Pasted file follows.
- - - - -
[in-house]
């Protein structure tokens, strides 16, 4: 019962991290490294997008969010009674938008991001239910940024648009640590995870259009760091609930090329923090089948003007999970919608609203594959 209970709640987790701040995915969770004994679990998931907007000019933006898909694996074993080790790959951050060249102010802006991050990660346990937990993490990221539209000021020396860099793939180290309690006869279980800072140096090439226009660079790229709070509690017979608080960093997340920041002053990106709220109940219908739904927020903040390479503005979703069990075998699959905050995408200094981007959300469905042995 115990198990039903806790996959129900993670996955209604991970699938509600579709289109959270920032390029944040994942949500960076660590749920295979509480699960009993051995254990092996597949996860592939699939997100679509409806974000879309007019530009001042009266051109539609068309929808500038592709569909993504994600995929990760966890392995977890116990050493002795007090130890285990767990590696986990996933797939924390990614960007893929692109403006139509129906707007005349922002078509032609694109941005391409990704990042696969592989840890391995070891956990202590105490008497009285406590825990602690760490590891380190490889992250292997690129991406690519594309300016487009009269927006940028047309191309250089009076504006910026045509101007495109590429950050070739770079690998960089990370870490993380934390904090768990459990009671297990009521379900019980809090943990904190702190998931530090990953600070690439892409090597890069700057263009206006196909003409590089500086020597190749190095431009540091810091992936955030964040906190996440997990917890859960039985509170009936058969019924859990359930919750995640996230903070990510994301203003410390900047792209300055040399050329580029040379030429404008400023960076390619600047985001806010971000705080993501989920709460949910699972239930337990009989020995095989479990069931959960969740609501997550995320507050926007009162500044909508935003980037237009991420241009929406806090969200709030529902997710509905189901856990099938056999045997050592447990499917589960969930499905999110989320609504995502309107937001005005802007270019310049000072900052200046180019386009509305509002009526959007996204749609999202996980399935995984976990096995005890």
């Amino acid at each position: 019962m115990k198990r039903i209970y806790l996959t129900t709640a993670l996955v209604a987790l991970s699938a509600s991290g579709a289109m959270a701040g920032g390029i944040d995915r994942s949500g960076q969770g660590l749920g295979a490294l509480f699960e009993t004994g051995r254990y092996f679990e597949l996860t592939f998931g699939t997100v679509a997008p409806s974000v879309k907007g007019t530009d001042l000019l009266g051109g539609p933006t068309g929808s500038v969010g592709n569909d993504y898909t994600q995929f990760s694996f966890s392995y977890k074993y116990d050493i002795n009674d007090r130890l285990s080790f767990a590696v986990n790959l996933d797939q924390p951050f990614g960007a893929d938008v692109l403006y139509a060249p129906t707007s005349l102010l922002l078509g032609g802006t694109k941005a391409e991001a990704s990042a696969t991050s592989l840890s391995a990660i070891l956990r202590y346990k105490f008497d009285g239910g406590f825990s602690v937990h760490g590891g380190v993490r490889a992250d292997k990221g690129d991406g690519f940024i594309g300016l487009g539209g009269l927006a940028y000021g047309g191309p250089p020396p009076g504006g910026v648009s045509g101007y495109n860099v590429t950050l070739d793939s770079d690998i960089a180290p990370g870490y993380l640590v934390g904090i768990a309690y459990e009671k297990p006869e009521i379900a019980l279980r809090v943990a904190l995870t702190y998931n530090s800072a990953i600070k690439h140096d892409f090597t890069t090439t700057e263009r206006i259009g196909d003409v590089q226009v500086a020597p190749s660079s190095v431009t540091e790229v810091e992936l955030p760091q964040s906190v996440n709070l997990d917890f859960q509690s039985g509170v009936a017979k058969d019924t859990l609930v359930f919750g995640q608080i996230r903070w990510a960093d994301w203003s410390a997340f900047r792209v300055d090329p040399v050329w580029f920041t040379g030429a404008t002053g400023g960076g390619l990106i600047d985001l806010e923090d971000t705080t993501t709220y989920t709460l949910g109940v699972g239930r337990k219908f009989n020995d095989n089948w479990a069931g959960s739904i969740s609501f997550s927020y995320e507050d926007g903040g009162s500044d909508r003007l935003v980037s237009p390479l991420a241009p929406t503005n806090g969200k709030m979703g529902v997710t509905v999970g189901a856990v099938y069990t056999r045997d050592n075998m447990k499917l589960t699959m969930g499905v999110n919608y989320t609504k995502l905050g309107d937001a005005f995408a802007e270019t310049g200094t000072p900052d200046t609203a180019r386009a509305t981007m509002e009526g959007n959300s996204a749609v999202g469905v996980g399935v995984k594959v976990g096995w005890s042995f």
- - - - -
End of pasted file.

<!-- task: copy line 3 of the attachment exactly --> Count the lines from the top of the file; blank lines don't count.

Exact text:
């Amino acid at each position: 019962m115990k198990r039903i209970y806790l996959t129900t709640a993670l996955v209604a987790l991970s699938a509600s991290g579709a289109m959270a701040g920032g390029i944040d995915r994942s949500g960076q969770g660590l749920g295979a490294l509480f699960e009993t004994g051995r254990y092996f679990e597949l996860t592939f998931g699939t997100v679509a997008p409806s974000v879309k907007g007019t530009d001042l000019l009266g051109g539609p933006t068309g929808s500038v969010g592709n569909d993504y898909t994600q995929f990760s694996f966890s392995y977890k074993y116990d050493i002795n009674d007090r130890l285990s080790f767990a590696v986990n790959l996933d797939q924390p951050f990614g960007a893929d938008v692109l403006y139509a060249p129906t707007s005349l102010l922002l078509g032609g802006t694109k941005a391409e991001a990704s990042a696969t991050s592989l840890s391995a990660i070891l956990r202590y346990k105490f008497d009285g239910g406590f825990s602690v937990h760490g590891g380190v993490r490889a992250d292997k990221g690129d991406g690519f940024i594309g300016l487009g539209g009269l927006a940028y000021g047309g191309p250089p020396p009076g504006g910026v648009s045509g101007y495109n860099v590429t950050l070739d793939s770079d690998i960089a180290p990370g870490y993380l640590v934390g904090i768990a309690y459990e009671k297990p006869e009521i379900a019980l279980r809090v943990a904190l995870t702190y998931n530090s800072a990953i600070k690439h140096d892409f090597t890069t090439t700057e263009r206006i259009g196909d003409v590089q226009v500086a020597p190749s660079s190095v431009t540091e790229v810091e992936l955030p760091q964040s906190v996440n709070l997990d917890f859960q509690s039985g509170v009936a017979k058969d019924t859990l609930v359930f919750g995640q608080i996230r903070w990510a960093d994301w203003s410390a997340f900047r792209v300055d090329p040399v050329w580029f920041t040379g030429a404008t002053g400023g960076g390619l990106i600047d985001l806010e923090d971000t705080t993501t709220y989920t709460l949910g109940v699972g239930r337990k219908f009989n020995d095989n089948w479990a069931g959960s739904i969740s609501f997550s927020y995320e507050d926007g903040g009162s500044d909508r003007l935003v980037s237009p390479l991420a241009p929406t503005n806090g969200k709030m979703g529902v997710t509905v999970g189901a856990v099938y069990t056999r045997d050592n075998m447990k499917l589960t699959m969930g499905v999110n919608y989320t609504k995502l905050g309107d937001a005005f995408a802007e270019t310049g200094t000072p900052d200046t609203a180019r386009a509305t981007m509002e009526g959007n959300s996204a749609v999202g469905v996980g399935v995984k594959v976990g096995w005890s042995f």